Even though the organization is fairly early on in outreach for the program that was developed in late 2018, Graham said the quitting tool has achieved very high levels of engagement, and in an initial evaluation, three-quarters of subscribers requested that the program be even longer. Since then, the text-in program has been extended from 30 days to two months. These initial study results are published in Nicotine and Tobacco Research.

“Frankly, we’ve been thrilled,” Graham said of enrollment and engagement. “We had seen the potential need and plea for help on social media, but when we launched the program we really had no expectations in terms of the volume of enrollment. What we’ve seen since then, I think, is the tip of the iceberg.”

The success of the text-in program is in line with extensive evidence in studies that have demonstrated the power of text messaging interventions for adults and young adults.

“At the very beginning of the program, one of the things that we do is to pose an open-ended question much like a clinician would in engaging somebody in a face-to-face interaction to get them to talk about the reasons that they’re quitting, and we can do that quite easily through text messaging,” Graham said.

The program has also received high engagement for on-demand support by texting in keywords like “CRAVE,” “STRESS,” or “SLIP.”

Additional tobacco cessation strategies have been drawn from a long-standing partnership with the Mayo Clinic Nicotine Dependence Center, which Graham described as the “preeminent leader in treating tobacco addiction.” However, unlike other quitting projects, this program has been entirely developed and funded in-house by the Truth Initiative.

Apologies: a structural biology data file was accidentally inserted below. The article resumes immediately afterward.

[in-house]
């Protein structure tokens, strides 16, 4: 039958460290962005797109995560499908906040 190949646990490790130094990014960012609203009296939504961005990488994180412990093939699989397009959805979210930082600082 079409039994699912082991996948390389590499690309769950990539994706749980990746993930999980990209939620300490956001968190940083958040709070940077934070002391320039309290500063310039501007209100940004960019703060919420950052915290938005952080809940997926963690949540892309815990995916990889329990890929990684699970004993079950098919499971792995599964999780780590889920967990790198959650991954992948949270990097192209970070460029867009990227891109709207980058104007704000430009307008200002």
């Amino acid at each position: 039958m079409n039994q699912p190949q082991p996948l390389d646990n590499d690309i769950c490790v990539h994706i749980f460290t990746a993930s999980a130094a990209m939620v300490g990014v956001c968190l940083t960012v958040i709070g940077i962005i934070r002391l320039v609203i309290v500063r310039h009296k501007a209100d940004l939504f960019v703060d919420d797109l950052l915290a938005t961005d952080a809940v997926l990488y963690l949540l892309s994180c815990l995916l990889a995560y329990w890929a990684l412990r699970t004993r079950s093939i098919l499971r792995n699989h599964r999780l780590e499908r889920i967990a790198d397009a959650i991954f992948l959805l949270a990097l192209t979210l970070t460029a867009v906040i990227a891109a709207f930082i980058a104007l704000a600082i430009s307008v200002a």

In developing the program, researchers were aware of another key interest area when it comes to young people quitting vaping: parents. Under a separate initiative geared toward adult tobacco users called BecomeAnEx, the Truth Initiative team has also developed a program to support parents of kids who are vaping as they navigate their way through supporting their child. Parents and other adults looking to help young people quit should text “QUIT” to 202-899-7550.

For more of our coverage on youth vaping, click here.

Yasmin Bendaas

Yasmin Bendaas is a Science writer.  A North Carolina native, she received her master’s degree in Science & Medical Journalism at UNC Chapel Hill, where she was a Park Fellow. She received her Bachelor of Arts in anthropology in 2013 from Wake Forest University, where she double-minored in journalism and Middle East and South Asia studies. As an undergraduate student, Bendaas gained insight into public health when she interned at the Kate B. Reynolds Charitable Trust, a statewide grantmaker focused on rural health, including access to primary care, diabetes, community-centered prevention, and mental health and substance abuse. 

As a journalist, Bendaas has been funded twice by the Pulitzer Center on Crisis Reporting for fieldwork in Algeria — first to cover a disappearing indigenous tattoo tradition, and again to look at how climate change affects rural sheepherding practices.